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These queer Muslims are finding ways to stay connected, focused and safe this Ramadan – even under lockdown

Reiss Smith May 13, 2020
Asifa Lahore, Sabah Choudrey and Hafsa Qureshi

Asifa Lahore, Sabah Choudrey and Hafsa Qureshi spoke to PinkNews about Ramadan under lockdown. (Asifa Lahore/PinkNews/Getty)

Halfway through Ramadan, Sabah Choudrey, a “reluctant activist on most things trans, brown and hairy” and the co-founder of Trans Pride Brighton, says they’re still figuring things out.

“I’ve been thinking about a new routine every three days, and sometimes it stays the same and sometimes it changes but it’s OK,” Sabah tells PinkNews.

“Especially with the pandemic, I’m learning to be more flexible and patient with figuring it out. I think I’m being nice to myself as well, I always say just be kind to yourself.”

With lockdown leaving many LGBT+ Muslims isolated from their communities during this important time, Sabah notes it’s easy to be hard on yourself.

“Think of every day as a new day. Sometimes we can give ourselves a challenge like, ‘over this one month I’m going to do this particular thing’, but maybe that makes it harder to achieve those things and harder when we don’t achieve those things.

Like pretty much everyone in the world, Sabah is making heavy use of WhatsApp and group chats to stay connected with his community.

“Even just posting an emoji, knowing that I’ll have friends who will probably be up at like 1am or 4am and might be in the same place… Just being able to say, ‘This is really hard, I feel lonely and I’m not really sure why, or I’m just kind of struggling’, and having a space to talk about what’s going on really helps.”

Asifa Lahore, a trans Muslim drag queen, echoes these words.

Asifa Lahore. (Asifa Lahore)

“Like most of the world, Muslims have turned to using technology and digital means to pray and feel a sense of connection,” she tells PinkNews.

“Be it to connect with their loved ones spread around the globe or to experience a sense of ritual and routine by following prayers that are now being aired online.

“I have found great comfort in being able to speak to relatives both in the UK and in the home country of Pakistan and share this moment with them. In these dark moments that has been of great help.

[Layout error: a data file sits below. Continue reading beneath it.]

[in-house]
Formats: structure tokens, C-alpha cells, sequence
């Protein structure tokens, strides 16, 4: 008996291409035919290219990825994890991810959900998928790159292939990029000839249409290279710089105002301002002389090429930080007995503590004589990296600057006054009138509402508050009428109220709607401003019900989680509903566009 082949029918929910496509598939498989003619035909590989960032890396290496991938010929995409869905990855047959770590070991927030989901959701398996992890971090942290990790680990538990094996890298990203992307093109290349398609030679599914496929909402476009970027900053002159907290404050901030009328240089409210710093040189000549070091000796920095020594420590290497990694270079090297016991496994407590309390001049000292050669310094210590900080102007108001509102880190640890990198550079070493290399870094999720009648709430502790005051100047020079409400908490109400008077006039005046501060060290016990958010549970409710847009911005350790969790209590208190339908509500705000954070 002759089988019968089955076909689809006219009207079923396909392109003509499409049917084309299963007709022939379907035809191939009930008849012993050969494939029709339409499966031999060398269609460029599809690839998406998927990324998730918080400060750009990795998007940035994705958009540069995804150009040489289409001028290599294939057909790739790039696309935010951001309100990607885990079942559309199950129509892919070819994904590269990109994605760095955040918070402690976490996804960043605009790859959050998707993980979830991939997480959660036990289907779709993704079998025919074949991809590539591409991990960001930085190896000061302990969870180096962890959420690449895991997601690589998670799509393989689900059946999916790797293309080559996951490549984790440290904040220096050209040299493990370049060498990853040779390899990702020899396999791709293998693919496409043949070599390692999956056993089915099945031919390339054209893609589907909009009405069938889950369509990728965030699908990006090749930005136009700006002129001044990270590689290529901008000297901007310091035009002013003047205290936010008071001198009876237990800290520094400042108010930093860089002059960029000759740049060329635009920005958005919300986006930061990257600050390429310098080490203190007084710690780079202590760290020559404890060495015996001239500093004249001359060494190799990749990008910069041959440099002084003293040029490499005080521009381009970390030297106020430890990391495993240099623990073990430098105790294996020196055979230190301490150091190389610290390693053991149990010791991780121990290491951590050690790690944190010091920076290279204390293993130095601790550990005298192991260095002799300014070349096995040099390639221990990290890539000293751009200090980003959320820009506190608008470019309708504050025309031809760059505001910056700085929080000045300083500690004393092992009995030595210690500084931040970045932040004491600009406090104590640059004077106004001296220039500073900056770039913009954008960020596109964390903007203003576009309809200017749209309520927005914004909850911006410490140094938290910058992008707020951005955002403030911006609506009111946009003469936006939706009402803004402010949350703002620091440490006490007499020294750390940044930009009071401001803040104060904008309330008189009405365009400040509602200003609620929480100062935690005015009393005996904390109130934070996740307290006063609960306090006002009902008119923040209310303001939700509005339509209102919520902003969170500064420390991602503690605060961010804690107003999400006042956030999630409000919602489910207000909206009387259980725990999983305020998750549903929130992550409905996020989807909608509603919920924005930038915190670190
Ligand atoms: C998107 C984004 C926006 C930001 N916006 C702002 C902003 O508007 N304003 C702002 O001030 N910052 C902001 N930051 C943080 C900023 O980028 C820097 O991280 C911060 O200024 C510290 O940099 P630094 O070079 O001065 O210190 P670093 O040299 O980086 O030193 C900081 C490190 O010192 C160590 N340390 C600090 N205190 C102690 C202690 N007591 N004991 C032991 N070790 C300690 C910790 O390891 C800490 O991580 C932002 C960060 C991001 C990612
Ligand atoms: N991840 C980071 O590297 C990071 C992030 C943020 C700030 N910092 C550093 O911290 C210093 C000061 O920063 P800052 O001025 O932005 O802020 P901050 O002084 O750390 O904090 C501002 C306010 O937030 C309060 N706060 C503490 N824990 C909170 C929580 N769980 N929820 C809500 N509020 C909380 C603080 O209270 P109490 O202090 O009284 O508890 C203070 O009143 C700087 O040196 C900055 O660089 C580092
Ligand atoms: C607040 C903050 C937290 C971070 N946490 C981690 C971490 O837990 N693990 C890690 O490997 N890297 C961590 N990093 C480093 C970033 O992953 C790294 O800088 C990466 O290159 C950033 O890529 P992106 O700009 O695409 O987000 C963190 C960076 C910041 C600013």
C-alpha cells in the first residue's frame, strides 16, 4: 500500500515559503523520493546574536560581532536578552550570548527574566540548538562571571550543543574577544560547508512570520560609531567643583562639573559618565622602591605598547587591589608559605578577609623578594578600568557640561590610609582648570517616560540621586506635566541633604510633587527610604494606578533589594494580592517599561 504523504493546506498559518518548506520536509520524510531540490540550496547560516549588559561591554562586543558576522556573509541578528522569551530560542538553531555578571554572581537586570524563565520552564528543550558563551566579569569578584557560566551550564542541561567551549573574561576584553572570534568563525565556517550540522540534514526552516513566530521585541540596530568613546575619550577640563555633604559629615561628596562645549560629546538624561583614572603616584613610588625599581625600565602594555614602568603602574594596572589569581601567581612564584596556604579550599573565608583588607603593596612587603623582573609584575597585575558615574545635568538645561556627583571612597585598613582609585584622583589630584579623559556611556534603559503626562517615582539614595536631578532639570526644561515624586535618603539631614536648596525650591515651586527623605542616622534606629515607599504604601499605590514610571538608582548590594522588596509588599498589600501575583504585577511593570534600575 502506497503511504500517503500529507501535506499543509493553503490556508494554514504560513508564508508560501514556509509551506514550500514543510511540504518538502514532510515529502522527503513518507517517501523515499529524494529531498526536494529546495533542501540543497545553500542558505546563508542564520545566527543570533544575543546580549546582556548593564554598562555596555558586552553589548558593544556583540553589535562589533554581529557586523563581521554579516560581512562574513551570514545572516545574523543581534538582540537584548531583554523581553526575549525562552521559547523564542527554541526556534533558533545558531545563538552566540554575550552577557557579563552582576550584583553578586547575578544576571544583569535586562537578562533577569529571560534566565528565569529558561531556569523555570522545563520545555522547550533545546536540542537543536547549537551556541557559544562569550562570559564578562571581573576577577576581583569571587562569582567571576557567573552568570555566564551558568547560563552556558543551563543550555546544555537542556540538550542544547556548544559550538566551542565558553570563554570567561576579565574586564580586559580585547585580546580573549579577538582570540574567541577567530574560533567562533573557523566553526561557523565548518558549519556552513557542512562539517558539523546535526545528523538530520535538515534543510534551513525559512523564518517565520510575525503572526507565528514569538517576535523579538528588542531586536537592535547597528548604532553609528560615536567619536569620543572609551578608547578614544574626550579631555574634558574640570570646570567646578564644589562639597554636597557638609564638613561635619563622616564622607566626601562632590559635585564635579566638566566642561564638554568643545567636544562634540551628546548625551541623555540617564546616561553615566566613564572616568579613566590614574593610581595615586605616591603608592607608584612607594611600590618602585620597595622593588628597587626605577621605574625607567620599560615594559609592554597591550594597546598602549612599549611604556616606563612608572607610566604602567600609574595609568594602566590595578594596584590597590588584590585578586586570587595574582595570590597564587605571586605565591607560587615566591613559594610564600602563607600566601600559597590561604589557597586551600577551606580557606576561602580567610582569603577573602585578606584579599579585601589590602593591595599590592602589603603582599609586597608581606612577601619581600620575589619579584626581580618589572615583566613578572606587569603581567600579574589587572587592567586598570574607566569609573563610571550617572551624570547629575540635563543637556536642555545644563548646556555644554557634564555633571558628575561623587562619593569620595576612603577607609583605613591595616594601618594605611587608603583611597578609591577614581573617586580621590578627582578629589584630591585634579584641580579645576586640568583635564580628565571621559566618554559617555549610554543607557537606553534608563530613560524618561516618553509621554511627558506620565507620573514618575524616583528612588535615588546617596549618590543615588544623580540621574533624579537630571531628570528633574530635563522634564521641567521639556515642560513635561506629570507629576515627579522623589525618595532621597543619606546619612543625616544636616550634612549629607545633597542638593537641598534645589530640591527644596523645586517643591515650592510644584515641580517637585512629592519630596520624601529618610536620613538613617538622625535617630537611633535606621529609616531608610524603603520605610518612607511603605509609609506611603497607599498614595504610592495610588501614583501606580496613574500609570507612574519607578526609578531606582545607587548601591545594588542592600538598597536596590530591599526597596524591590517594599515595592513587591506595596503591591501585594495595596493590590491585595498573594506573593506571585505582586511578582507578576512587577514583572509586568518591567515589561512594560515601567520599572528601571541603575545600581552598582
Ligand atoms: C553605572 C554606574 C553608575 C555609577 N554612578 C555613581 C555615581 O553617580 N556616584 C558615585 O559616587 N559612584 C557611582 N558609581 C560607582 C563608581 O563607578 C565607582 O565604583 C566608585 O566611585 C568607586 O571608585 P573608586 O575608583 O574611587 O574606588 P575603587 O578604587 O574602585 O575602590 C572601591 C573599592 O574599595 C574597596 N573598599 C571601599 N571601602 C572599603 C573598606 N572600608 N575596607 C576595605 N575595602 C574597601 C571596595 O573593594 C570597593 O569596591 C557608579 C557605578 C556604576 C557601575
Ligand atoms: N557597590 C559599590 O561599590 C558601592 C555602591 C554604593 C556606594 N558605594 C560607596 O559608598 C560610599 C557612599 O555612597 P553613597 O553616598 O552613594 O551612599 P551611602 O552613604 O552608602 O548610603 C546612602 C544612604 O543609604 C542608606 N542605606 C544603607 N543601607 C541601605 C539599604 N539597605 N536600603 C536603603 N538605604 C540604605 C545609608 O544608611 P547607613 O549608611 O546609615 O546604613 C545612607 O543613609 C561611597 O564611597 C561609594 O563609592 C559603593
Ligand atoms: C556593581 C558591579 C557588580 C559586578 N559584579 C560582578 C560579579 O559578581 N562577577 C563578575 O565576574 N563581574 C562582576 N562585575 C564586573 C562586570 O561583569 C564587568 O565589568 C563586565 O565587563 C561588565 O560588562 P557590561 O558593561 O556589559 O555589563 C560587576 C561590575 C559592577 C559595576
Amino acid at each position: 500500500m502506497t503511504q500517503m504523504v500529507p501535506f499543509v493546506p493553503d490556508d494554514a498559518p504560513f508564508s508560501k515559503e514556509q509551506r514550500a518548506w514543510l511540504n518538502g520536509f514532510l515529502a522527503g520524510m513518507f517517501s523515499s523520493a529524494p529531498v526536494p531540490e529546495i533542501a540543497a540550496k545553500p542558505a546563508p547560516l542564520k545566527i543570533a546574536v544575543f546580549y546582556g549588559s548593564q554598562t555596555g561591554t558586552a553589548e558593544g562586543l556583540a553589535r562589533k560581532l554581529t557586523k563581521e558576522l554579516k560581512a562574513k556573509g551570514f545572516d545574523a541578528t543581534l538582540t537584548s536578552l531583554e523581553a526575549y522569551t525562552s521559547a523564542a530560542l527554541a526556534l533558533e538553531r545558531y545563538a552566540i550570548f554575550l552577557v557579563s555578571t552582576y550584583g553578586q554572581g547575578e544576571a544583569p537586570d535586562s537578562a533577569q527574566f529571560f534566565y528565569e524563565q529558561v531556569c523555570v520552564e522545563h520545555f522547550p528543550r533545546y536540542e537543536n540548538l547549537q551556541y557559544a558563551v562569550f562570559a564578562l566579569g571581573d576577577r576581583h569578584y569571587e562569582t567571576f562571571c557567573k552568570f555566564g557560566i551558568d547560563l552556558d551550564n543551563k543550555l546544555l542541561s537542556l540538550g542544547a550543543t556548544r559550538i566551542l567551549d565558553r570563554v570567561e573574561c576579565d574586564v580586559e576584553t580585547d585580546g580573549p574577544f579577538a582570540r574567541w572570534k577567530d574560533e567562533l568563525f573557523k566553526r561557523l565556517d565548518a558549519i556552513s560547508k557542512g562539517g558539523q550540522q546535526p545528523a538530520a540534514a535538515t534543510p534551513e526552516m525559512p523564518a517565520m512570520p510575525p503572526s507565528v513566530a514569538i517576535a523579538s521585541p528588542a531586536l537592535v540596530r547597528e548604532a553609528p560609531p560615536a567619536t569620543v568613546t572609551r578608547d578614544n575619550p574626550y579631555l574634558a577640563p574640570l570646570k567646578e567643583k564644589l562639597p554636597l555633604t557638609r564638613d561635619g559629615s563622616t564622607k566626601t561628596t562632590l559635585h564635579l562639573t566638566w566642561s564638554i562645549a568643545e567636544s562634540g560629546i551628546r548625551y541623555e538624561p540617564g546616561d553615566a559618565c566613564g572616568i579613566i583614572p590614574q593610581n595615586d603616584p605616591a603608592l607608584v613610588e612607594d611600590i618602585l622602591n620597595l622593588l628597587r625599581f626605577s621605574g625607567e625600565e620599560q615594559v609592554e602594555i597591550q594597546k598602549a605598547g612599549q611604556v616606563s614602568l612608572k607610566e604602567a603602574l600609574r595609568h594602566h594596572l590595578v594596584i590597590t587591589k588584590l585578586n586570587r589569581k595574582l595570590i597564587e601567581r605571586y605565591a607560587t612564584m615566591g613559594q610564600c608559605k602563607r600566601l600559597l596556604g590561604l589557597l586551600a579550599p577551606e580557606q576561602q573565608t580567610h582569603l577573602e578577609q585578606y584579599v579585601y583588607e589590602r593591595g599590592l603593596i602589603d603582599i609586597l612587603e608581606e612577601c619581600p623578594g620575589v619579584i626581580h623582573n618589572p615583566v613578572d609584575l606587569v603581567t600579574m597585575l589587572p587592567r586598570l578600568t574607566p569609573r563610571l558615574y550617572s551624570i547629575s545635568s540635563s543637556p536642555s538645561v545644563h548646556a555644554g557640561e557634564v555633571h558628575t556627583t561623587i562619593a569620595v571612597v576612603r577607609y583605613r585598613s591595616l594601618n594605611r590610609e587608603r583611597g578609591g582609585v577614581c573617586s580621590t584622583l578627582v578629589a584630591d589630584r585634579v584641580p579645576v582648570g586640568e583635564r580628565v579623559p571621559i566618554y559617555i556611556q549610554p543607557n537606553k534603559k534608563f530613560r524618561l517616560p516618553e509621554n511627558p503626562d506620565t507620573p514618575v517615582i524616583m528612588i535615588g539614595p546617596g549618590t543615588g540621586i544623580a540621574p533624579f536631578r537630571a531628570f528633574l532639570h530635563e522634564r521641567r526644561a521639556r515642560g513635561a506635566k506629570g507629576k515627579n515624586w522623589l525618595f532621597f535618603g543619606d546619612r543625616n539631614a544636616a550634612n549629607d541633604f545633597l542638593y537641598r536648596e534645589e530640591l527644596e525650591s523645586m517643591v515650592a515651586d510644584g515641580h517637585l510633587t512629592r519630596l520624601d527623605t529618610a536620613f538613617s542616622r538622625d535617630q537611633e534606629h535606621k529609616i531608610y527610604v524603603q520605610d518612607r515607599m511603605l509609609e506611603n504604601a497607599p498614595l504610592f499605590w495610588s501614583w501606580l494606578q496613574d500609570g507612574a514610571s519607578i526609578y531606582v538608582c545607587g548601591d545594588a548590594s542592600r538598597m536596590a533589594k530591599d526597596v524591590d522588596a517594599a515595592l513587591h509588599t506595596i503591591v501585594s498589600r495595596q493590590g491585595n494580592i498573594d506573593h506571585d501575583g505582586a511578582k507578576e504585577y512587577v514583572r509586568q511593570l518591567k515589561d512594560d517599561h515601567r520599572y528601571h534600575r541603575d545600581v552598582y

Asifa worries that many LGBT+ Muslims have been impacted by Iftars being reduced to single household events.

“This has meant that the usual coming together, sharing of food, of experiencing this commonality of faith can no longer take place,” she explains.

“Myself among many LGBT+ Muslims have been affected by this because of the limits and sanctions it imposes.

“I fear for many of our brothers and sisters who aren’t out to their loved ones or have been ostracised by their community and have to experience this time of reflection alone. Isolating is hard enough but with the added layer of fasting it can be difficult.”

Despite the challenges posed by lockdown, she is remaining positive.

“On a personal note it has given me a lot of direction and a deeper spirituality.”

Hafsa Qureshi is an openly bi Muslim and queer activist currently working for Stonewall UK.

Hafsa Qureshi
Hafsa Qureshi. (Getty)

She suggests that queer Muslims, or any queer person interested in Islam, attend a virtual Iftar space such as the ones organised by Imaan LGBTQI.

“Many mainstream mosques or religious spaces impose a feeling that we’re not ‘Muslim enough’ and it can discourage us from practicing,” Hafsa tells PinkNews.

“We need safe spaces like this and it’s a great way to build our community and show each other that we’re not alone.”

If you’re struggling, there are people who can help.

For people who are finding things difficult, especially those stuck in lockdown with people who don’t respect their  identity, Sabah suggests getting touch with organisations such as Galop, which has a national LGBT+ domestic abuse helpline on 0800 999 5428.